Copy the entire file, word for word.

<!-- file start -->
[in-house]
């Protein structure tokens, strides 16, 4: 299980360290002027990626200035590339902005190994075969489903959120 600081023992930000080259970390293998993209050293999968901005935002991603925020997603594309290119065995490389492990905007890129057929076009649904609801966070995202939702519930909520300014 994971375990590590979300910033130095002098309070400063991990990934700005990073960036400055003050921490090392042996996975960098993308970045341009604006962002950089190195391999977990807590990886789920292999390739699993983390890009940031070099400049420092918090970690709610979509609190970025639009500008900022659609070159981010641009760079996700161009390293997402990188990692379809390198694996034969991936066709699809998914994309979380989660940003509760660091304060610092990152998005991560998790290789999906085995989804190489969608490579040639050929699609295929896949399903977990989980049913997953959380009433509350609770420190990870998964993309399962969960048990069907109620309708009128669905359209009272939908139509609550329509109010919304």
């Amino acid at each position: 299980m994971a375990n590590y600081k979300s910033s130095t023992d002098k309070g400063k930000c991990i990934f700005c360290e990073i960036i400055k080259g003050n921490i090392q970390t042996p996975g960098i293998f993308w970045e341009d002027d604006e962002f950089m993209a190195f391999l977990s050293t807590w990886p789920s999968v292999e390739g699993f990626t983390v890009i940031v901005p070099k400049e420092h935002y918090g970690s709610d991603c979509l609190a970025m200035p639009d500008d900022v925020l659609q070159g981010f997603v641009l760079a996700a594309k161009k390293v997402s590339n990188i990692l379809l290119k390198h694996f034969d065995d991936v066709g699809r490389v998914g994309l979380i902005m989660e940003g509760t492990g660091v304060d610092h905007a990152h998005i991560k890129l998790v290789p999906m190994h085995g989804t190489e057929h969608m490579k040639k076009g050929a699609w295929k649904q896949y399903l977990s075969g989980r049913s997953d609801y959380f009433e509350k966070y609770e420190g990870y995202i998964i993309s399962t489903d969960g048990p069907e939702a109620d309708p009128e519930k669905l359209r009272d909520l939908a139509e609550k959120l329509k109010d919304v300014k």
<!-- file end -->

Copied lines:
[in-house]
């Protein structure tokens, strides 16, 4: 299980360290002027990626200035590339902005190994075969489903959120 600081023992930000080259970390293998993209050293999968901005935002991603925020997603594309290119065995490389492990905007890129057929076009649904609801966070995202939702519930909520300014 994971375990590590979300910033130095002098309070400063991990990934700005990073960036400055003050921490090392042996996975960098993308970045341009604006962002950089190195391999977990807590990886789920292999390739699993983390890009940031070099400049420092918090970690709610979509609190970025639009500008900022659609070159981010641009760079996700161009390293997402990188990692379809390198694996034969991936066709699809998914994309979380989660940003509760660091304060610092990152998005991560998790290789999906085995989804190489969608490579040639050929699609295929896949399903977990989980049913997953959380009433509350609770420190990870998964993309399962969960048990069907109620309708009128669905359209009272939908139509609550329509109010919304």
């Amino acid at each position: 299980m994971a375990n590590y600081k979300s910033s130095t023992d002098k309070g400063k930000c991990i990934f700005c360290e990073i960036i400055k080259g003050n921490i090392q970390t042996p996975g960098i293998f993308w970045e341009d002027d604006e962002f950089m993209a190195f391999l977990s050293t807590w990886p789920s999968v292999e390739g699993f990626t983390v890009i940031v901005p070099k400049e420092h935002y918090g970690s709610d991603c979509l609190a970025m200035p639009d500008d900022v925020l659609q070159g981010f997603v641009l760079a996700a594309k161009k390293v997402s590339n990188i990692l379809l290119k390198h694996f034969d065995d991936v066709g699809r490389v998914g994309l979380i902005m989660e940003g509760t492990g660091v304060d610092h905007a990152h998005i991560k890129l998790v290789p999906m190994h085995g989804t190489e057929h969608m490579k040639k076009g050929a699609w295929k649904q896949y399903l977990s075969g989980r049913s997953d609801y959380f009433e509350k966070y609770e420190g990870y995202i998964i993309s399962t489903d969960g048990p069907e939702a109620d309708p009128e519930k669905l359209r009272d909520l939908a139509e609550k959120l329509k109010d919304v300014k």